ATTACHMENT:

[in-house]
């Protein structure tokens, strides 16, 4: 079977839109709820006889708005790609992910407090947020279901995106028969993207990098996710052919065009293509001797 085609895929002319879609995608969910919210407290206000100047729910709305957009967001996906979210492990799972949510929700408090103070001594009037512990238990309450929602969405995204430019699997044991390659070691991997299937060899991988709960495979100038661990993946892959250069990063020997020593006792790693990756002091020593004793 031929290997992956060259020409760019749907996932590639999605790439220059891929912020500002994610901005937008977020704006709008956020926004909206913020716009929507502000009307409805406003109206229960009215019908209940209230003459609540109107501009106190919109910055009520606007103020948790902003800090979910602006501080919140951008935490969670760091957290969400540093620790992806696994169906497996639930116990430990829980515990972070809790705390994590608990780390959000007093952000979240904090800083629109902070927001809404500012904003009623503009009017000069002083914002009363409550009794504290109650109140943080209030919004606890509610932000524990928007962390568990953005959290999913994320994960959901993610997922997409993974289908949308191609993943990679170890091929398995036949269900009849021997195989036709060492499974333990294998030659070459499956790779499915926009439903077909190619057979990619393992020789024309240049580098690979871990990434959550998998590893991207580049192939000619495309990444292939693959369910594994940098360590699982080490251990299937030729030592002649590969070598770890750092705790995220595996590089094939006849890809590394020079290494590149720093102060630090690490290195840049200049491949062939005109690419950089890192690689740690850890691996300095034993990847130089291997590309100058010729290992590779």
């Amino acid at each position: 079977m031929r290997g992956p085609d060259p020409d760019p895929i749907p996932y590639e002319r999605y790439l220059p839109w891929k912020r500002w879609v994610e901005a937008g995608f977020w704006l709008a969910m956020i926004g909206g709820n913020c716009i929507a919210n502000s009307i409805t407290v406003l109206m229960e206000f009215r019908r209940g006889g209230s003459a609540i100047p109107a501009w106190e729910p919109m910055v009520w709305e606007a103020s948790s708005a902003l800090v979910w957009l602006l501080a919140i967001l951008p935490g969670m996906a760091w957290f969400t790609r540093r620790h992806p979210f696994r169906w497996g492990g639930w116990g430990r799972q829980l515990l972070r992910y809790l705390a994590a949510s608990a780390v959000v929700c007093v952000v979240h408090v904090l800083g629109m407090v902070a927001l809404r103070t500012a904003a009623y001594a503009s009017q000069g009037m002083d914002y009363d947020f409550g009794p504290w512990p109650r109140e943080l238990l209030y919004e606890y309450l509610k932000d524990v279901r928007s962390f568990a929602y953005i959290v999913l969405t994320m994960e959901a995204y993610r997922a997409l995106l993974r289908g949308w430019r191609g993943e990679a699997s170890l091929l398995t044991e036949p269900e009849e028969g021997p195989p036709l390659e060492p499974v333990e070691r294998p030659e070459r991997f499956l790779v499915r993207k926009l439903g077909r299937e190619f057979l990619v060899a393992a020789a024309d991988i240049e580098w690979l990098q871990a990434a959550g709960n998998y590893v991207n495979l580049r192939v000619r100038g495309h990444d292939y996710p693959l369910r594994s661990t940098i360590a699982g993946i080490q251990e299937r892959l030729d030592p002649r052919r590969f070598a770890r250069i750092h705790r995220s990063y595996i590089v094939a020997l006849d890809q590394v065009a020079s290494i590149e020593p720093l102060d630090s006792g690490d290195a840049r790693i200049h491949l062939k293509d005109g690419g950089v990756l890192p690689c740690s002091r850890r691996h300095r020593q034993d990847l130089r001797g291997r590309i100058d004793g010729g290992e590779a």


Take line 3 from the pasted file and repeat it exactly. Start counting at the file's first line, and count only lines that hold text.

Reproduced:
């Amino acid at each position: 079977m031929r290997g992956p085609d060259p020409d760019p895929i749907p996932y590639e002319r999605y790439l220059p839109w891929k912020r500002w879609v994610e901005a937008g995608f977020w704006l709008a969910m956020i926004g909206g709820n913020c716009i929507a919210n502000s009307i409805t407290v406003l109206m229960e206000f009215r019908r209940g006889g209230s003459a609540i100047p109107a501009w106190e729910p919109m910055v009520w709305e606007a103020s948790s708005a902003l800090v979910w957009l602006l501080a919140i967001l951008p935490g969670m996906a760091w957290f969400t790609r540093r620790h992806p979210f696994r169906w497996g492990g639930w116990g430990r799972q829980l515990l972070r992910y809790l705390a994590a949510s608990a780390v959000v929700c007093v952000v979240h408090v904090l800083g629109m407090v902070a927001l809404r103070t500012a904003a009623y001594a503009s009017q000069g009037m002083d914002y009363d947020f409550g009794p504290w512990p109650r109140e943080l238990l209030y919004e606890y309450l509610k932000d524990v279901r928007s962390f568990a929602y953005i959290v999913l969405t994320m994960e959901a995204y993610r997922a997409l995106l993974r289908g949308w430019r191609g993943e990679a699997s170890l091929l398995t044991e036949p269900e009849e028969g021997p195989p036709l390659e060492p499974v333990e070691r294998p030659e070459r991997f499956l790779v499915r993207k926009l439903g077909r299937e190619f057979l990619v060899a393992a020789a024309d991988i240049e580098w690979l990098q871990a990434a959550g709960n998998y590893v991207n495979l580049r192939v000619r100038g495309h990444d292939y996710p693959l369910r594994s661990t940098i360590a699982g993946i080490q251990e299937r892959l030729d030592p002649r052919r590969f070598a770890r250069i750092h705790r995220s990063y595996i590089v094939a020997l006849d890809q590394v065009a020079s290494i590149e020593p720093l102060d630090s006792g690490d290195a840049r790693i200049h491949l062939k293509d005109g690419g950089v990756l890192p690689c740690s002091r850890r691996h300095r020593q034993d990847l130089r001797g291997r590309i100058d004793g010729g290992e590779a």